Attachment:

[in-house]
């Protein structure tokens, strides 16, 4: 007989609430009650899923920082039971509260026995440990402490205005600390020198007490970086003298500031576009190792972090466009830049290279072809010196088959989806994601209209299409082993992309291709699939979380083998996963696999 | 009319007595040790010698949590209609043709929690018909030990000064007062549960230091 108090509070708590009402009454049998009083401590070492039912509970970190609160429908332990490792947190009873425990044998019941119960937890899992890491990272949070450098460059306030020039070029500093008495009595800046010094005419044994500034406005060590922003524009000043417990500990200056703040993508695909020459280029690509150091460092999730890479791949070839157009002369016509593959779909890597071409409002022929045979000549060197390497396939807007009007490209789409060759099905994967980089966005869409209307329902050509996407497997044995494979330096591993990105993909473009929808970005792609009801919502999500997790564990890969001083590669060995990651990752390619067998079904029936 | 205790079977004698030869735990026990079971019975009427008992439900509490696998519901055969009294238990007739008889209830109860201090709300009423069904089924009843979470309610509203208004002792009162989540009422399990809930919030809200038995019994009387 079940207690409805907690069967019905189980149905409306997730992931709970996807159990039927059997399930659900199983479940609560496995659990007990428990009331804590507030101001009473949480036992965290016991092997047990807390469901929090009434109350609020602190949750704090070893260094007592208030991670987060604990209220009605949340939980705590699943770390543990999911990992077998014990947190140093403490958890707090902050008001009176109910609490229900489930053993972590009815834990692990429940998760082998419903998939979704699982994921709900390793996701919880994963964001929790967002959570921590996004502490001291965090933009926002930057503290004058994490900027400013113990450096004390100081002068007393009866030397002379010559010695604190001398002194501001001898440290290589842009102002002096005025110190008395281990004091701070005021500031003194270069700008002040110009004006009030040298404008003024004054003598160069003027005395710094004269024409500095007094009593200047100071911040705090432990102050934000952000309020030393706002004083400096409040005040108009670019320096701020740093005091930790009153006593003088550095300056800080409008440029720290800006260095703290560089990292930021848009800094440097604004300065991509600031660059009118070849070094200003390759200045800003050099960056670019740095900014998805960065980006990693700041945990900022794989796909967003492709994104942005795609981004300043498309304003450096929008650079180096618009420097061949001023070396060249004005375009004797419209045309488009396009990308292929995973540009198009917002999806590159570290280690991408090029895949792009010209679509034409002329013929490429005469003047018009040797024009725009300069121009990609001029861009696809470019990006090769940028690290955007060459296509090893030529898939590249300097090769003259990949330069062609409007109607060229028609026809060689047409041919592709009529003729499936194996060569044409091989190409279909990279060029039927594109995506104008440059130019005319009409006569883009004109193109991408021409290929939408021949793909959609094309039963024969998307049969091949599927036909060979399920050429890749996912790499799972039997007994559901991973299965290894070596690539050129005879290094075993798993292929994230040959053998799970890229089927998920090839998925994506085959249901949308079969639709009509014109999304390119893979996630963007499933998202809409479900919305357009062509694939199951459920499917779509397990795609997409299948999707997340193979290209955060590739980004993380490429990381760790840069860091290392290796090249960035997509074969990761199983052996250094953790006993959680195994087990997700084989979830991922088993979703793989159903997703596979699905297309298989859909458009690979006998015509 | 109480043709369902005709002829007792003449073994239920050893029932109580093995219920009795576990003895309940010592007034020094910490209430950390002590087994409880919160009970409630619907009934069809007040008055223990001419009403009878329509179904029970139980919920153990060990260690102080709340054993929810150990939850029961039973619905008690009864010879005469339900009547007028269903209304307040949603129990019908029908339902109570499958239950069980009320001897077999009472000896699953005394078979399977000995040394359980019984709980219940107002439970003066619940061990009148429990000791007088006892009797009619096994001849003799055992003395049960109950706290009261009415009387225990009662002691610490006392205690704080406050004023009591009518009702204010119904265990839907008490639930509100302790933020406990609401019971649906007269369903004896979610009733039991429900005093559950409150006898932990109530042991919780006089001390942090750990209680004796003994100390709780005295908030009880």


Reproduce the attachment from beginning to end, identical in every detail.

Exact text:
[in-house]
């Protein structure tokens, strides 16, 4: 007989609430009650899923920082039971509260026995440990402490205005600390020198007490970086003298500031576009190792972090466009830049290279072809010196088959989806994601209209299409082993992309291709699939979380083998996963696999 | 009319007595040790010698949590209609043709929690018909030990000064007062549960230091 108090509070708590009402009454049998009083401590070492039912509970970190609160429908332990490792947190009873425990044998019941119960937890899992890491990272949070450098460059306030020039070029500093008495009595800046010094005419044994500034406005060590922003524009000043417990500990200056703040993508695909020459280029690509150091460092999730890479791949070839157009002369016509593959779909890597071409409002022929045979000549060197390497396939807007009007490209789409060759099905994967980089966005869409209307329902050509996407497997044995494979330096591993990105993909473009929808970005792609009801919502999500997790564990890969001083590669060995990651990752390619067998079904029936 | 205790079977004698030869735990026990079971019975009427008992439900509490696998519901055969009294238990007739008889209830109860201090709300009423069904089924009843979470309610509203208004002792009162989540009422399990809930919030809200038995019994009387 079940207690409805907690069967019905189980149905409306997730992931709970996807159990039927059997399930659900199983479940609560496995659990007990428990009331804590507030101001009473949480036992965290016991092997047990807390469901929090009434109350609020602190949750704090070893260094007592208030991670987060604990209220009605949340939980705590699943770390543990999911990992077998014990947190140093403490958890707090902050008001009176109910609490229900489930053993972590009815834990692990429940998760082998419903998939979704699982994921709900390793996701919880994963964001929790967002959570921590996004502490001291965090933009926002930057503290004058994490900027400013113990450096004390100081002068007393009866030397002379010559010695604190001398002194501001001898440290290589842009102002002096005025110190008395281990004091701070005021500031003194270069700008002040110009004006009030040298404008003024004054003598160069003027005395710094004269024409500095007094009593200047100071911040705090432990102050934000952000309020030393706002004083400096409040005040108009670019320096701020740093005091930790009153006593003088550095300056800080409008440029720290800006260095703290560089990292930021848009800094440097604004300065991509600031660059009118070849070094200003390759200045800003050099960056670019740095900014998805960065980006990693700041945990900022794989796909967003492709994104942005795609981004300043498309304003450096929008650079180096618009420097061949001023070396060249004005375009004797419209045309488009396009990308292929995973540009198009917002999806590159570290280690991408090029895949792009010209679509034409002329013929490429005469003047018009040797024009725009300069121009990609001029861009696809470019990006090769940028690290955007060459296509090893030529898939590249300097090769003259990949330069062609409007109607060229028609026809060689047409041919592709009529003729499936194996060569044409091989190409279909990279060029039927594109995506104008440059130019005319009409006569883009004109193109991408021409290929939408021949793909959609094309039963024969998307049969091949599927036909060979399920050429890749996912790499799972039997007994559901991973299965290894070596690539050129005879290094075993798993292929994230040959053998799970890229089927998920090839998925994506085959249901949308079969639709009509014109999304390119893979996630963007499933998202809409479900919305357009062509694939199951459920499917779509397990795609997409299948999707997340193979290209955060590739980004993380490429990381760790840069860091290392290796090249960035997509074969990761199983052996250094953790006993959680195994087990997700084989979830991922088993979703793989159903997703596979699905297309298989859909458009690979006998015509 | 109480043709369902005709002829007792003449073994239920050893029932109580093995219920009795576990003895309940010592007034020094910490209430950390002590087994409880919160009970409630619907009934069809007040008055223990001419009403009878329509179904029970139980919920153990060990260690102080709340054993929810150990939850029961039973619905008690009864010879005469339900009547007028269903209304307040949603129990019908029908339902109570499958239950069980009320001897077999009472000896699953005394078979399977000995040394359980019984709980219940107002439970003066619940061990009148429990000791007088006892009797009619096994001849003799055992003395049960109950706290009261009415009387225990009662002691610490006392205690704080406050004023009591009518009702204010119904265990839907008490639930509100302790933020406990609401019971649906007269369903004896979610009733039991429900005093559950409150006898932990109530042991919780006089001390942090750990209680004796003994100390709780005295908030009880």